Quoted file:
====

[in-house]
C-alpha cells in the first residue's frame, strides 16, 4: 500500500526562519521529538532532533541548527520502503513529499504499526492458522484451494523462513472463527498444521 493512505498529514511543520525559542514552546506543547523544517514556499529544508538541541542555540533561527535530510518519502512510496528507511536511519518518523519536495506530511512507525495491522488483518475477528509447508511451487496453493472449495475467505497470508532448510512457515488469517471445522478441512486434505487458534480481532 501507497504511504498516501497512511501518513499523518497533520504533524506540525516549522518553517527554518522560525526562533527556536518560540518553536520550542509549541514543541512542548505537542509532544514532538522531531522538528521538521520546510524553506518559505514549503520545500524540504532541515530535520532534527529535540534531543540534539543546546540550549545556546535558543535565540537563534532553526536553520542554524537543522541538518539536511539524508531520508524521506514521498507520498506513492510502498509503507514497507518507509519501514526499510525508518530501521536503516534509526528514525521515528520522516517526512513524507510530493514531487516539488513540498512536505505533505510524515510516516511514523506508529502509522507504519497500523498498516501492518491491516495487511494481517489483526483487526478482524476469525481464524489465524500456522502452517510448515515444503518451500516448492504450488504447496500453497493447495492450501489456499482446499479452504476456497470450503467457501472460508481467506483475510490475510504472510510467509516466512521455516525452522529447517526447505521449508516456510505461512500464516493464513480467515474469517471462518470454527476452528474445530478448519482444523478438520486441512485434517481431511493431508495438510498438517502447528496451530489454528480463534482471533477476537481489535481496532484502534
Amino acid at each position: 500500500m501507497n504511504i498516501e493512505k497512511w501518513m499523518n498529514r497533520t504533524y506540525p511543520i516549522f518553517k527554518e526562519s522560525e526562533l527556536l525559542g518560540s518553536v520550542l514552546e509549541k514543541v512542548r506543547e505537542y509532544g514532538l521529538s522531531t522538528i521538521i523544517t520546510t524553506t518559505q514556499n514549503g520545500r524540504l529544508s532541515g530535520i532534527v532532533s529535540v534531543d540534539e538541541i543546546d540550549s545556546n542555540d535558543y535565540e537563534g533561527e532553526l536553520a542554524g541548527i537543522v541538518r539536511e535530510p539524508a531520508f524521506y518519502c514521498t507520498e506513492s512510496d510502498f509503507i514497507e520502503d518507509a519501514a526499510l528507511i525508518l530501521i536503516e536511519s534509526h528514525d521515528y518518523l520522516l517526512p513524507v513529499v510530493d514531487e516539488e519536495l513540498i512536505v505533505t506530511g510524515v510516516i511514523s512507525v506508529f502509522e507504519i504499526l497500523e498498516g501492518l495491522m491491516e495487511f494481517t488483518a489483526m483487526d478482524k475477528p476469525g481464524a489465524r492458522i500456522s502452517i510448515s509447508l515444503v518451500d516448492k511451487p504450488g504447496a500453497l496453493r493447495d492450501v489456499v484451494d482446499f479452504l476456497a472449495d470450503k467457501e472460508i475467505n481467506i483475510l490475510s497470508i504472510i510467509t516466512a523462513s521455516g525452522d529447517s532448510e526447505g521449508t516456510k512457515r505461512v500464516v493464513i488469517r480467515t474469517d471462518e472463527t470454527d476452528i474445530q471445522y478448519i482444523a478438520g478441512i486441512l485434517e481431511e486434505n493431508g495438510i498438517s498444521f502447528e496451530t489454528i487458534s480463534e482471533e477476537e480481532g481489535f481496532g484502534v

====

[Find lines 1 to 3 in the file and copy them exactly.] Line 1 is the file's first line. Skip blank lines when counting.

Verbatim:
[in-house]
C-alpha cells in the first residue's frame, strides 16, 4: 500500500526562519521529538532532533541548527520502503513529499504499526492458522484451494523462513472463527498444521 493512505498529514511543520525559542514552546506543547523544517514556499529544508538541541542555540533561527535530510518519502512510496528507511536511519518518523519536495506530511512507525495491522488483518475477528509447508511451487496453493472449495475467505497470508532448510512457515488469517471445522478441512486434505487458534480481532 501507497504511504498516501497512511501518513499523518497533520504533524506540525516549522518553517527554518522560525526562533527556536518560540518553536520550542509549541514543541512542548505537542509532544514532538522531531522538528521538521520546510524553506518559505514549503520545500524540504532541515530535520532534527529535540534531543540534539543546546540550549545556546535558543535565540537563534532553526536553520542554524537543522541538518539536511539524508531520508524521506514521498507520498506513492510502498509503507514497507518507509519501514526499510525508518530501521536503516534509526528514525521515528520522516517526512513524507510530493514531487516539488513540498512536505505533505510524515510516516511514523506508529502509522507504519497500523498498516501492518491491516495487511494481517489483526483487526478482524476469525481464524489465524500456522502452517510448515515444503518451500516448492504450488504447496500453497493447495492450501489456499482446499479452504476456497470450503467457501472460508481467506483475510490475510504472510510467509516466512521455516525452522529447517526447505521449508516456510505461512500464516493464513480467515474469517471462518470454527476452528474445530478448519482444523478438520486441512485434517481431511493431508495438510498438517502447528496451530489454528480463534482471533477476537481489535481496532484502534
Amino acid at each position: 500500500m501507497n504511504i498516501e493512505k497512511w501518513m499523518n498529514r497533520t504533524y506540525p511543520i516549522f518553517k527554518e526562519s522560525e526562533l527556536l525559542g518560540s518553536v520550542l514552546e509549541k514543541v512542548r506543547e505537542y509532544g514532538l521529538s522531531t522538528i521538521i523544517t520546510t524553506t518559505q514556499n514549503g520545500r524540504l529544508s532541515g530535520i532534527v532532533s529535540v534531543d540534539e538541541i543546546d540550549s545556546n542555540d535558543y535565540e537563534g533561527e532553526l536553520a542554524g541548527i537543522v541538518r539536511e535530510p539524508a531520508f524521506y518519502c514521498t507520498e506513492s512510496d510502498f509503507i514497507e520502503d518507509a519501514a526499510l528507511i525508518l530501521i536503516e536511519s534509526h528514525d521515528y518518523l520522516l517526512p513524507v513529499v510530493d514531487e516539488e519536495l513540498i512536505v505533505t506530511g510524515v510516516i511514523s512507525v506508529f502509522e507504519i504499526l497500523e498498516g501492518l495491522m491491516e495487511f494481517t488483518a489483526m483487526d478482524k475477528p476469525g481464524a489465524r492458522i500456522s502452517i510448515s509447508l515444503v518451500d516448492k511451487p504450488g504447496a500453497l496453493r493447495d492450501v489456499v484451494d482446499f479452504l476456497a472449495d470450503k467457501e472460508i475467505n481467506i483475510l490475510s497470508i504472510i510467509t516466512a523462513s521455516g525452522d529447517s532448510e526447505g521449508t516456510k512457515r505461512v500464516v493464513i488469517r480467515t474469517d471462518e472463527t470454527d476452528i474445530q471445522y478448519i482444523a478438520g478441512i486441512l485434517e481431511e486434505n493431508g495438510i498438517s498444521f502447528e496451530t489454528i487458534s480463534e482471533e477476537e480481532g481489535f481496532g484502534v